The Los Angeles Rams made headlines with their blockbuster acquisition of former Detroit Lions quarterback Matthew Stafford to begin the offseason. Although the opportunity to begin a new chapter of his career with a contender in L.A. was certainly ideal, it did not come without its bittersweet moments.
After all, Stafford was a former No. 1 pick by Detroit and spent 12 seasons serving as the face of a struggling franchise. While he was unable to enjoy any playoff success there, the gunslinger easily became the leading passer in franchise history.
Of course, the prospect of playing for the Rams in the same town as Los Angeles Dodgers star and childhood friend Clayton Kershaw was too good to pass up. Even if Stafford was ready to move on, this did not make the move any easier for him.
The Lions made the playoffs just three times during Stafford’s tenure with the Lions. He admits that the allure of playing with a bona fide contender like the Rams was a major factor in his decision, via Sam Farmer of the L.A. Times:
“It’s been a while. We had some good teams in Detroit, and I’m excited every single year because I love playing this game. But those years we made the playoffs [2011, ’14 and ’16], I thought we had good teams. But I’m very excited about playing for this team, the Rams organization. I’m excited about trying to get to know these guys. To win as consistently as the Rams have won in the last four or five years, you’ve got to have good people. You can’t just have good players and good coaches. It’s a really fun thing for me to be a part of, just trying to immerse myself in the team.”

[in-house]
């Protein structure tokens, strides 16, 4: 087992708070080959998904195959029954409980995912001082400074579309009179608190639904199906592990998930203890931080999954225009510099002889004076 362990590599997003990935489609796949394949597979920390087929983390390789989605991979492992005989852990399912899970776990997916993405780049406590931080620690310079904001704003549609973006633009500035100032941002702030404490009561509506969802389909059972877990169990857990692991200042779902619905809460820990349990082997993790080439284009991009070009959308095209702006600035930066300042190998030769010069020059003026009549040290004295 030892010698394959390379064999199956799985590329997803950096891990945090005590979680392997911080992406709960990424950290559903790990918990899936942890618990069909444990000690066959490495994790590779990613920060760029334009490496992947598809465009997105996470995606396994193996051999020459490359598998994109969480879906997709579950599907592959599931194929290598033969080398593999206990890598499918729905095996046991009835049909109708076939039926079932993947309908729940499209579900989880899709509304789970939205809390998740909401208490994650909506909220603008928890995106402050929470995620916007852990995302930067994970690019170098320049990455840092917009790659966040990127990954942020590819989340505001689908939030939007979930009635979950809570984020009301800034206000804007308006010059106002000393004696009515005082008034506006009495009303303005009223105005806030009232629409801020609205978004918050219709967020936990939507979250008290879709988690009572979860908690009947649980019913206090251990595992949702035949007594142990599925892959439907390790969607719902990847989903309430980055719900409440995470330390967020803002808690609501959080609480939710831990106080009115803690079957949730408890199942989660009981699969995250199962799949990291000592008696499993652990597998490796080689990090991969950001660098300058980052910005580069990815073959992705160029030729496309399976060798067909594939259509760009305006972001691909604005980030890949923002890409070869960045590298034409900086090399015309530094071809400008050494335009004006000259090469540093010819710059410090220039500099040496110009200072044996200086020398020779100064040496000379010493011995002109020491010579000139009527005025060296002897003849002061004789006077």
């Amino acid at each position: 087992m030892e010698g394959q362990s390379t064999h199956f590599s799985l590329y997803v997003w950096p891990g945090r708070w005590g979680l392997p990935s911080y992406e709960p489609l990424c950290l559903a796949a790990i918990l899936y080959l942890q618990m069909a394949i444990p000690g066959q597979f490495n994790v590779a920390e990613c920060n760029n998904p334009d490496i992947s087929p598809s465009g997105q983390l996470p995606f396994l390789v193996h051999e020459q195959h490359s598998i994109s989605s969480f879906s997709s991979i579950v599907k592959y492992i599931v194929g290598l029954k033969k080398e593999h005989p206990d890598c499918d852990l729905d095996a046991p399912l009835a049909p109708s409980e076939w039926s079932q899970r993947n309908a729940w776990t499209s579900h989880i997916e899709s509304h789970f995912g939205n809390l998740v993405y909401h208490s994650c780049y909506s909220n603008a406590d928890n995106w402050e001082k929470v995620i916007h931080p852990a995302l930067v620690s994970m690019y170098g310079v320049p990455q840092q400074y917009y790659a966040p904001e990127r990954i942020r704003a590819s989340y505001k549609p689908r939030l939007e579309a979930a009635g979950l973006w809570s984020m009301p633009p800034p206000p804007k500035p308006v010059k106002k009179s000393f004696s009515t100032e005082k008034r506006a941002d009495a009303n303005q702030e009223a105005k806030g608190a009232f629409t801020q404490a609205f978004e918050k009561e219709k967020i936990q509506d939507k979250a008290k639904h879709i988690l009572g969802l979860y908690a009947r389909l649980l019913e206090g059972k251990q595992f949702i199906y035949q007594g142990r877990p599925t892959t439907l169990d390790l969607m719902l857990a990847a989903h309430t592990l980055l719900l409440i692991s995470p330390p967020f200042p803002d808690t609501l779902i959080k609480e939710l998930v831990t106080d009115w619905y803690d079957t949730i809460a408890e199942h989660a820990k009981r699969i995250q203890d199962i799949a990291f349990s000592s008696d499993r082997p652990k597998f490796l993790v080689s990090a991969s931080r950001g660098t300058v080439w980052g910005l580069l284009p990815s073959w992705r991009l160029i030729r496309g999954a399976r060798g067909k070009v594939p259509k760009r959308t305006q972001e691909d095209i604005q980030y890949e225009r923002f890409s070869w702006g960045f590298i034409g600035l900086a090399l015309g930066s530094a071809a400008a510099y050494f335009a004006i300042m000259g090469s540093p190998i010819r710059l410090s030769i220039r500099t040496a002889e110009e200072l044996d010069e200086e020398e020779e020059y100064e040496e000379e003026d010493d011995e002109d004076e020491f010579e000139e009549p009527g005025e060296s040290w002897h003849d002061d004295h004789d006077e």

Stafford also revealed that the decision to move on was something that had taken root over time:
“It was tough. It wasn’t something that I thought about on a Friday and happened on a Saturday. It was something that I had spent some time thinking about. It started casually probably with just my wife and I. She saw everything I put into this game and that team and that city, everything I had given. She had a front-row seat for that. She would talk to me about it, we would talk to each other. ”
“It’s one of those things in life where you’ve got to make a decision. It wasn’t something that was easy for me. It was something that frankly could have backfired in my face. I could have said, “Hey, this is what I’m thinking,” and the Lions could have said, “Well, we don’t really care. You’re our guy for two more years and you’re going to see us through this thing.” I have to give them a ton of credit for their, I don’t know what the word is, open-mindedness or respect for me? It was probably a little bit of both. They were understanding to let it kind of happen or at least get the wheels turning on it.”
Stafford’s comments are certainly understandable. Even if the veteran felt like he still had plenty to offer in Detroit, he is at the point in his career where winning has now become a top priority.
The fact that Stafford has overcome his fair share of trials and tribulations is undoubtedly a positive sign for the Rams as he continues to get acquainted with the team.
L.A. may boast one of the most talented rosters on paper, but emerging as a Super Bowl contender does not happen without putting in the work and going through the necessary growing pains.